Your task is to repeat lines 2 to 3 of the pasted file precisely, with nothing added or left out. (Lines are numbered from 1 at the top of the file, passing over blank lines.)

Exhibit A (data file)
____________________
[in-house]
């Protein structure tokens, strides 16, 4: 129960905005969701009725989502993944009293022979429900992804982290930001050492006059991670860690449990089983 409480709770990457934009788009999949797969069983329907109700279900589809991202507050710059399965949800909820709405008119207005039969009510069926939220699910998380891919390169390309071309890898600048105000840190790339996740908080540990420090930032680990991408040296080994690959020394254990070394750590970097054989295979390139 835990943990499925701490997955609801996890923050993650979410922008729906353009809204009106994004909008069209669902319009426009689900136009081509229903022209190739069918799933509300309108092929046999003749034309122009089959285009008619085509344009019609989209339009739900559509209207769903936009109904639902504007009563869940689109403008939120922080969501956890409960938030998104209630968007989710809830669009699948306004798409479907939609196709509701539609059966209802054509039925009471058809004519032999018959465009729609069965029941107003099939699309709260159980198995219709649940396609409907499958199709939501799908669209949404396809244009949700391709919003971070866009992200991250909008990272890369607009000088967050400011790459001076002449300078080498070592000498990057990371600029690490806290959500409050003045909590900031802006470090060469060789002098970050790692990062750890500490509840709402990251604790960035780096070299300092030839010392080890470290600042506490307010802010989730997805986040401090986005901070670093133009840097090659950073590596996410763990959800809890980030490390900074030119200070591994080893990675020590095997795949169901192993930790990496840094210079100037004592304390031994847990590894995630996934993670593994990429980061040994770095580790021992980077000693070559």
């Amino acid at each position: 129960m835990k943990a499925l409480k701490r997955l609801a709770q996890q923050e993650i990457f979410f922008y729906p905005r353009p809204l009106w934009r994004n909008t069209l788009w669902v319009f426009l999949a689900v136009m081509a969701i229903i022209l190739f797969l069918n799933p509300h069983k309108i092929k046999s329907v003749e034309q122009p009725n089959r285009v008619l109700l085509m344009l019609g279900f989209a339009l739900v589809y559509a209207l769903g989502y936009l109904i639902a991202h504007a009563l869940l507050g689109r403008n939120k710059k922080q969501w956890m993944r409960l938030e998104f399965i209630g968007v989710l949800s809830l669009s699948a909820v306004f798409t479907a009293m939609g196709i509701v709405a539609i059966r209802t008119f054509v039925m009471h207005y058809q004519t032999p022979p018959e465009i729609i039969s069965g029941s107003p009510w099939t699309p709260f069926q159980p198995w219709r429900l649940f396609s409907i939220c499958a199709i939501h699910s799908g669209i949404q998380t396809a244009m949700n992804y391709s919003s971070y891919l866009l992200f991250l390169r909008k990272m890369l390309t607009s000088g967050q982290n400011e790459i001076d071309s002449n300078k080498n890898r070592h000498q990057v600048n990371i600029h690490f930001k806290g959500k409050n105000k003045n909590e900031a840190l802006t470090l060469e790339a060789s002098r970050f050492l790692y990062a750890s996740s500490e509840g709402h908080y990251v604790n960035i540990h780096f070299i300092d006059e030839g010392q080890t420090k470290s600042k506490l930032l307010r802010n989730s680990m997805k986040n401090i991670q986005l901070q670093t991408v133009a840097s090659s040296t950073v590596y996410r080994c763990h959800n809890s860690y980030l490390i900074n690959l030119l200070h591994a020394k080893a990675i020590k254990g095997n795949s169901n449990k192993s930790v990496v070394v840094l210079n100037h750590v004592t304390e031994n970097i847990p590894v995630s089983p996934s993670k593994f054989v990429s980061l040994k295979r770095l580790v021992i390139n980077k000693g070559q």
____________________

């Protein structure tokens, strides 16, 4: 129960905005969701009725989502993944009293022979429900992804982290930001050492006059991670860690449990089983 409480709770990457934009788009999949797969069983329907109700279900589809991202507050710059399965949800909820709405008119207005039969009510069926939220699910998380891919390169390309071309890898600048105000840190790339996740908080540990420090930032680990991408040296080994690959020394254990070394750590970097054989295979390139 835990943990499925701490997955609801996890923050993650979410922008729906353009809204009106994004909008069209669902319009426009689900136009081509229903022209190739069918799933509300309108092929046999003749034309122009089959285009008619085509344009019609989209339009739900559509209207769903936009109904639902504007009563869940689109403008939120922080969501956890409960938030998104209630968007989710809830669009699948306004798409479907939609196709509701539609059966209802054509039925009471058809004519032999018959465009729609069965029941107003099939699309709260159980198995219709649940396609409907499958199709939501799908669209949404396809244009949700391709919003971070866009992200991250909008990272890369607009000088967050400011790459001076002449300078080498070592000498990057990371600029690490806290959500409050003045909590900031802006470090060469060789002098970050790692990062750890500490509840709402990251604790960035780096070299300092030839010392080890470290600042506490307010802010989730997805986040401090986005901070670093133009840097090659950073590596996410763990959800809890980030490390900074030119200070591994080893990675020590095997795949169901192993930790990496840094210079100037004592304390031994847990590894995630996934993670593994990429980061040994770095580790021992980077000693070559």
């Amino acid at each position: 129960m835990k943990a499925l409480k701490r997955l609801a709770q996890q923050e993650i990457f979410f922008y729906p905005r353009p809204l009106w934009r994004n909008t069209l788009w669902v319009f426009l999949a689900v136009m081509a969701i229903i022209l190739f797969l069918n799933p509300h069983k309108i092929k046999s329907v003749e034309q122009p009725n089959r285009v008619l109700l085509m344009l019609g279900f989209a339009l739900v589809y559509a209207l769903g989502y936009l109904i639902a991202h504007a009563l869940l507050g689109r403008n939120k710059k922080q969501w956890m993944r409960l938030e998104f399965i209630g968007v989710l949800s809830l669009s699948a909820v306004f798409t479907a009293m939609g196709i509701v709405a539609i059966r209802t008119f054509v039925m009471h207005y058809q004519t032999p022979p018959e465009i729609i039969s069965g029941s107003p009510w099939t699309p709260f069926q159980p198995w219709r429900l649940f396609s409907i939220c499958a199709i939501h699910s799908g669209i949404q998380t396809a244009m949700n992804y391709s919003s971070y891919l866009l992200f991250l390169r909008k990272m890369l390309t607009s000088g967050q982290n400011e790459i001076d071309s002449n300078k080498n890898r070592h000498q990057v600048n990371i600029h690490f930001k806290g959500k409050n105000k003045n909590e900031a840190l802006t470090l060469e790339a060789s002098r970050f050492l790692y990062a750890s996740s500490e509840g709402h908080y990251v604790n960035i540990h780096f070299i300092d006059e030839g010392q080890t420090k470290s600042k506490l930032l307010r802010n989730s680990m997805k986040n401090i991670q986005l901070q670093t991408v133009a840097s090659s040296t950073v590596y996410r080994c763990h959800n809890s860690y980030l490390i900074n690959l030119l200070h591994a020394k080893a990675i020590k254990g095997n795949s169901n449990k192993s930790v990496v070394v840094l210079n100037h750590v004592t304390e031994n970097i847990p590894v995630s089983p996934s993670k593994f054989v990429s980061l040994k295979r770095l580790v021992i390139n980077k000693g070559q």